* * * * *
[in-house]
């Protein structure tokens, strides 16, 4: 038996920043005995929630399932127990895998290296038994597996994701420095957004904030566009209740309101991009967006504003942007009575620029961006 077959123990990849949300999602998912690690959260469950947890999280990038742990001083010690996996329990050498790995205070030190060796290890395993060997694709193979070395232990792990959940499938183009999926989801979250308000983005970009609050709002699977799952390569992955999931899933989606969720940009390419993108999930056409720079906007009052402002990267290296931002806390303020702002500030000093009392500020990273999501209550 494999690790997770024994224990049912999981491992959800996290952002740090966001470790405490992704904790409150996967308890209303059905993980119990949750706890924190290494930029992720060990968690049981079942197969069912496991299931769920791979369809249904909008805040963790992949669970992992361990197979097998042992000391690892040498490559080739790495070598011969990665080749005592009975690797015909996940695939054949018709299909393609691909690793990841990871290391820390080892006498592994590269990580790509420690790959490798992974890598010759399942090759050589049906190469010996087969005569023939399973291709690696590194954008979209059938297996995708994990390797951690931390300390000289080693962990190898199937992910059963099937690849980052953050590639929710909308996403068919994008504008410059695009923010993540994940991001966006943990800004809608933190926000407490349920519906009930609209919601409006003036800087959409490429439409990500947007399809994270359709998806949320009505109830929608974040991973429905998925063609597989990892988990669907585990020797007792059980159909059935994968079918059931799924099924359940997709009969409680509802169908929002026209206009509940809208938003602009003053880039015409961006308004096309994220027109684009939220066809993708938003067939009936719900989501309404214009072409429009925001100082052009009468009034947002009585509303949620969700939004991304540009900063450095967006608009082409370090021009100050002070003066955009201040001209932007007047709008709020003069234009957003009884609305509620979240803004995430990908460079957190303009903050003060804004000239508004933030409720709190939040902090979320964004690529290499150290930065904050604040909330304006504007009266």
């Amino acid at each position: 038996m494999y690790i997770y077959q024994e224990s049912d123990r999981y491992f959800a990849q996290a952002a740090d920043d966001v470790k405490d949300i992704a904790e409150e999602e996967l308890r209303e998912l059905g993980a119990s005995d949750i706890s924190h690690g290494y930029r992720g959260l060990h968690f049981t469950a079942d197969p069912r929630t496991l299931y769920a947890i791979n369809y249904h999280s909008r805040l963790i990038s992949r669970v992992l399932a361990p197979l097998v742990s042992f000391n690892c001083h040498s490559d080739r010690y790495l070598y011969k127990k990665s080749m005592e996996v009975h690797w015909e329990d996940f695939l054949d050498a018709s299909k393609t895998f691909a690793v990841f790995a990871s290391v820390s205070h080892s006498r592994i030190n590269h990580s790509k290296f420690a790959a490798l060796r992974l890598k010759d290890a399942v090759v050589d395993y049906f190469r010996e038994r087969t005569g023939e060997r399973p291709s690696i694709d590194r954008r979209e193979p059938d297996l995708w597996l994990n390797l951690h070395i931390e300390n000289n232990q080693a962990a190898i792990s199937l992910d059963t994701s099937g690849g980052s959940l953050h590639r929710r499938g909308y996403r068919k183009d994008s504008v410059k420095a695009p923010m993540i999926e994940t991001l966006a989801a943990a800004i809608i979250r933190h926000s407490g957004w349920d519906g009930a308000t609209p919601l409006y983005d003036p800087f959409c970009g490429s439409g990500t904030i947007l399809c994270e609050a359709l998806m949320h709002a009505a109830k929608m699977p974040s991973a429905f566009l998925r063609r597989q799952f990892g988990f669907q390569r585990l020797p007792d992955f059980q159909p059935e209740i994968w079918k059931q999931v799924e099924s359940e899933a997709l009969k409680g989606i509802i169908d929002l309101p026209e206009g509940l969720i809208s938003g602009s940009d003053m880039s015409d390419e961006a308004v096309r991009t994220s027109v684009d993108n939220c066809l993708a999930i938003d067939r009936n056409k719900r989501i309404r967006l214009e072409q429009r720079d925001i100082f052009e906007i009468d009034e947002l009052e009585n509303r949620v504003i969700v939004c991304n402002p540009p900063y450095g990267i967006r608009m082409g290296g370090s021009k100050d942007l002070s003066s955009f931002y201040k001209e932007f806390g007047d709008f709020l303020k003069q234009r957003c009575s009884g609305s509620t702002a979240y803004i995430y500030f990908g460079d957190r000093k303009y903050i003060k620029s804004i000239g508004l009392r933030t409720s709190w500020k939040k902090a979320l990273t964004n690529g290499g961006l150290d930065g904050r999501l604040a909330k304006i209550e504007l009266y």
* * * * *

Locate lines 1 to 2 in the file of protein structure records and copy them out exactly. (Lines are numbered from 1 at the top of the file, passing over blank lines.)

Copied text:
[in-house]
């Protein structure tokens, strides 16, 4: 038996920043005995929630399932127990895998290296038994597996994701420095957004904030566009209740309101991009967006504003942007009575620029961006 077959123990990849949300999602998912690690959260469950947890999280990038742990001083010690996996329990050498790995205070030190060796290890395993060997694709193979070395232990792990959940499938183009999926989801979250308000983005970009609050709002699977799952390569992955999931899933989606969720940009390419993108999930056409720079906007009052402002990267290296931002806390303020702002500030000093009392500020990273999501209550 494999690790997770024994224990049912999981491992959800996290952002740090966001470790405490992704904790409150996967308890209303059905993980119990949750706890924190290494930029992720060990968690049981079942197969069912496991299931769920791979369809249904909008805040963790992949669970992992361990197979097998042992000391690892040498490559080739790495070598011969990665080749005592009975690797015909996940695939054949018709299909393609691909690793990841990871290391820390080892006498592994590269990580790509420690790959490798992974890598010759399942090759050589049906190469010996087969005569023939399973291709690696590194954008979209059938297996995708994990390797951690931390300390000289080693962990190898199937992910059963099937690849980052953050590639929710909308996403068919994008504008410059695009923010993540994940991001966006943990800004809608933190926000407490349920519906009930609209919601409006003036800087959409490429439409990500947007399809994270359709998806949320009505109830929608974040991973429905998925063609597989990892988990669907585990020797007792059980159909059935994968079918059931799924099924359940997709009969409680509802169908929002026209206009509940809208938003602009003053880039015409961006308004096309994220027109684009939220066809993708938003067939009936719900989501309404214009072409429009925001100082052009009468009034947002009585509303949620969700939004991304540009900063450095967006608009082409370090021009100050002070003066955009201040001209932007007047709008709020003069234009957003009884609305509620979240803004995430990908460079957190303009903050003060804004000239508004933030409720709190939040902090979320964004690529290499150290930065904050604040909330304006504007009266």